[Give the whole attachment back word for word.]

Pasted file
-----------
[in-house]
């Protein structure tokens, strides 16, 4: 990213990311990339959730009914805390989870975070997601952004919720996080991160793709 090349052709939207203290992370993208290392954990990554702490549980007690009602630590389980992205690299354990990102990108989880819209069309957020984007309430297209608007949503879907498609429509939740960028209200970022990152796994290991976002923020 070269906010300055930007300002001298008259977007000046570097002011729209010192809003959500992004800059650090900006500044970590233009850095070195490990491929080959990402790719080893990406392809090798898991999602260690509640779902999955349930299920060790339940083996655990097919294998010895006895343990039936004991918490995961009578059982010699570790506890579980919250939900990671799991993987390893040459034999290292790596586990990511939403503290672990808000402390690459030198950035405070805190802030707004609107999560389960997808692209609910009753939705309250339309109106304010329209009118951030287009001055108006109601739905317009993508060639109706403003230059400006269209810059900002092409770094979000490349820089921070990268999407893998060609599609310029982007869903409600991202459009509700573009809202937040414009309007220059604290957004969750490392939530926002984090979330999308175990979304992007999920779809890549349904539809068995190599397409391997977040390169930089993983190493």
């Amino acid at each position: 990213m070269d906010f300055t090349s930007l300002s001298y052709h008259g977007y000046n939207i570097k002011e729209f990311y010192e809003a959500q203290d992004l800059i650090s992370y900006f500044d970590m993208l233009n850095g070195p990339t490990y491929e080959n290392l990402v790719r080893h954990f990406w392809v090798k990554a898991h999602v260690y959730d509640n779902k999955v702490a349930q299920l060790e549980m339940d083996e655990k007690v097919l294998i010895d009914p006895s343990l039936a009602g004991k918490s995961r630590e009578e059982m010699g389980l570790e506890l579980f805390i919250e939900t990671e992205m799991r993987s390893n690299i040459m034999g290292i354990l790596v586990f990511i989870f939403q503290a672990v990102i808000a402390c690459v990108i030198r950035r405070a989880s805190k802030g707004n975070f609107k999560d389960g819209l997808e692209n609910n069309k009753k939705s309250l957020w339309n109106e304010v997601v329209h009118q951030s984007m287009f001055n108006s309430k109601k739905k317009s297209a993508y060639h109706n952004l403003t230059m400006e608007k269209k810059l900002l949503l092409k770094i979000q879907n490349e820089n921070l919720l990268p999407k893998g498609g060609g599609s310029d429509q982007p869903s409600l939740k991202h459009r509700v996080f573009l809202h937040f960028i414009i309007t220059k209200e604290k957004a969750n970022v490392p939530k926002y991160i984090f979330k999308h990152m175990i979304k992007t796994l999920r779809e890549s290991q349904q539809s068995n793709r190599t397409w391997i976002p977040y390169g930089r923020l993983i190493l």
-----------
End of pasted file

[in-house]
């Protein structure tokens, strides 16, 4: 990213990311990339959730009914805390989870975070997601952004919720996080991160793709 090349052709939207203290992370993208290392954990990554702490549980007690009602630590389980992205690299354990990102990108989880819209069309957020984007309430297209608007949503879907498609429509939740960028209200970022990152796994290991976002923020 070269906010300055930007300002001298008259977007000046570097002011729209010192809003959500992004800059650090900006500044970590233009850095070195490990491929080959990402790719080893990406392809090798898991999602260690509640779902999955349930299920060790339940083996655990097919294998010895006895343990039936004991918490995961009578059982010699570790506890579980919250939900990671799991993987390893040459034999290292790596586990990511939403503290672990808000402390690459030198950035405070805190802030707004609107999560389960997808692209609910009753939705309250339309109106304010329209009118951030287009001055108006109601739905317009993508060639109706403003230059400006269209810059900002092409770094979000490349820089921070990268999407893998060609599609310029982007869903409600991202459009509700573009809202937040414009309007220059604290957004969750490392939530926002984090979330999308175990979304992007999920779809890549349904539809068995190599397409391997977040390169930089993983190493």
């Amino acid at each position: 990213m070269d906010f300055t090349s930007l300002s001298y052709h008259g977007y000046n939207i570097k002011e729209f990311y010192e809003a959500q203290d992004l800059i650090s992370y900006f500044d970590m993208l233009n850095g070195p990339t490990y491929e080959n290392l990402v790719r080893h954990f990406w392809v090798k990554a898991h999602v260690y959730d509640n779902k999955v702490a349930q299920l060790e549980m339940d083996e655990k007690v097919l294998i010895d009914p006895s343990l039936a009602g004991k918490s995961r630590e009578e059982m010699g389980l570790e506890l579980f805390i919250e939900t990671e992205m799991r993987s390893n690299i040459m034999g290292i354990l790596v586990f990511i989870f939403q503290a672990v990102i808000a402390c690459v990108i030198r950035r405070a989880s805190k802030g707004n975070f609107k999560d389960g819209l997808e692209n609910n069309k009753k939705s309250l957020w339309n109106e304010v997601v329209h009118q951030s984007m287009f001055n108006s309430k109601k739905k317009s297209a993508y060639h109706n952004l403003t230059m400006e608007k269209k810059l900002l949503l092409k770094i979000q879907n490349e820089n921070l919720l990268p999407k893998g498609g060609g599609s310029d429509q982007p869903s409600l939740k991202h459009r509700v996080f573009l809202h937040f960028i414009i309007t220059k209200e604290k957004a969750n970022v490392p939530k926002y991160i984090f979330k999308h990152m175990i979304k992007t796994l999920r779809e890549s290991q349904q539809s068995n793709r190599t397409w391997i976002p977040y390169g930089r923020l993983i190493l």